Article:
Saturday, September 08, 2007

Mystery Solved : Vintage Sewing Machine Identified as National VB2

Thanks to the great people at The International Sewing Machine Collectors Society (ISMACs) who helped me to identify my "new" purchase as a "National VB 2." It was probably made between 1890 and 1910. Serial Number 1287755.

Apparently, it's a "knock-off" of a Singer Vibrating Shuttle 2 (later Model 27). National made these "badge" machines as generics that other companies branded as their own (like Sears, Montgomery Ward, local hardware stores, etc.). That's why so many machines tend to look alike, but have different names across the top.

I had originally thought I would NOT try using this vintage machine for any actual sewing projects, but with the encouragement of several ISMACs enthusiasts, I am planning to clean it up, get a few missing parts, and treadle away on some real projects (yet to be determined).

I am discovering that there is a whole world out there of treadlers who prefer the antique sewing machines to modern day sewing machines. One woman, Damascus Annie, has a business machine-quilting on exclusively treadle machines. Her clientele want an authentic antique look to their quilts. You can see her wonderful studio with the various machines and learn more about treadles here. There are treadle machines that allow for free-motion stitching--and here I thought this was a new innovation!

This has opened up a whole new world to me. The research is also fun, interesting and challenging--kind of like a treasure hunt. One clue leads to the next ... I'm looking forward to identifying and possibly collecting a few more treadles, restoring them and using them. Woo-hoo! Way to get off the power grid!

Singer has a good program to identify and age their old machines. You can call their 1-800-number, provide a serial number, and they can tell you the model, when and where it was made. Singer also has a website for checking serial numbers. Even White offers this service (to some degree). There is also a woman collecting White serial numbers to document some of the holes in the company's manufacturing record.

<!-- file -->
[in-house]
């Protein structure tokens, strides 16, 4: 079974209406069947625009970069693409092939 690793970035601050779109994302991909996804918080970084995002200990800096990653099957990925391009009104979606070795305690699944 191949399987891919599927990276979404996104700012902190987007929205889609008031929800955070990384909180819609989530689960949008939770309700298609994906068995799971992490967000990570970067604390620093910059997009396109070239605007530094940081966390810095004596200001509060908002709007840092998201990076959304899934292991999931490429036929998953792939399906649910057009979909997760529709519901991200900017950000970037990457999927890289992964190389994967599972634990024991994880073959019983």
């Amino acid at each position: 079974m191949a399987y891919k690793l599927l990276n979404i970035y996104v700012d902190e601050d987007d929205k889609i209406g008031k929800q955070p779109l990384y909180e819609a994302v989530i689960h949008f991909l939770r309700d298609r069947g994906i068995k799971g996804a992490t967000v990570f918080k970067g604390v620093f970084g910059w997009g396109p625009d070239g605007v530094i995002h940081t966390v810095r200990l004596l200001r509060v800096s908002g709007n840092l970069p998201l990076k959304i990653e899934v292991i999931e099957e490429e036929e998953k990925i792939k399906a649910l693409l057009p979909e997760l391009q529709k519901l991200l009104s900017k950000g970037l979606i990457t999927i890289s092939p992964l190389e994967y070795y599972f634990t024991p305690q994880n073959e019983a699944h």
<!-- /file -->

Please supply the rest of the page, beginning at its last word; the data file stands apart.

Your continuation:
But how do you research a machine from a company that went out of business in 1957 (like National did)? Try some of the following sources :

ISMACs - International Sewing Machine Collectors' Society
They offer a listserv where you can describe what you've got, and the knowledgeable members will offer their best guess as to what it is.

Needlebar - Another group of people interested in researching the history of old-timey sewing machines. The offer many pictures to help you identify what you might have.

TreadleOn - Is a wonderfully informative website and society that actually promotes the use of antique treadle sewing machines, as opposed to just collecting them for decoration

Book : Charles Law's Encyclopedia of Antique Sewing Machines
This can be very useful if you can find a copy, or someone who does own it. This week, only 1 copy was available on Amazon used Books for $200. Only a handful of libraries seem to carry it as well, one of them being The Library of Congress--and I'm not sure how willing they are to share it. Seems like this type of book would be considered non-circulating reference material.

1 comment:

Phil said...

Great find and good work getting the information.

I found one for a few dollars of these vibrating shuttle machines with shuttle housing, bobbin and thread although no needle. so after a brief clean and a blind try at threading, I found the modern leather needle shaft to be 1-2 mm shorter I suppose than the original as the shuttle kept missing the thread loop until the needle reach was lengthened. It now does work surprisingly well. I really did not know anything about this before I got it. Love the shuttle system. Something different.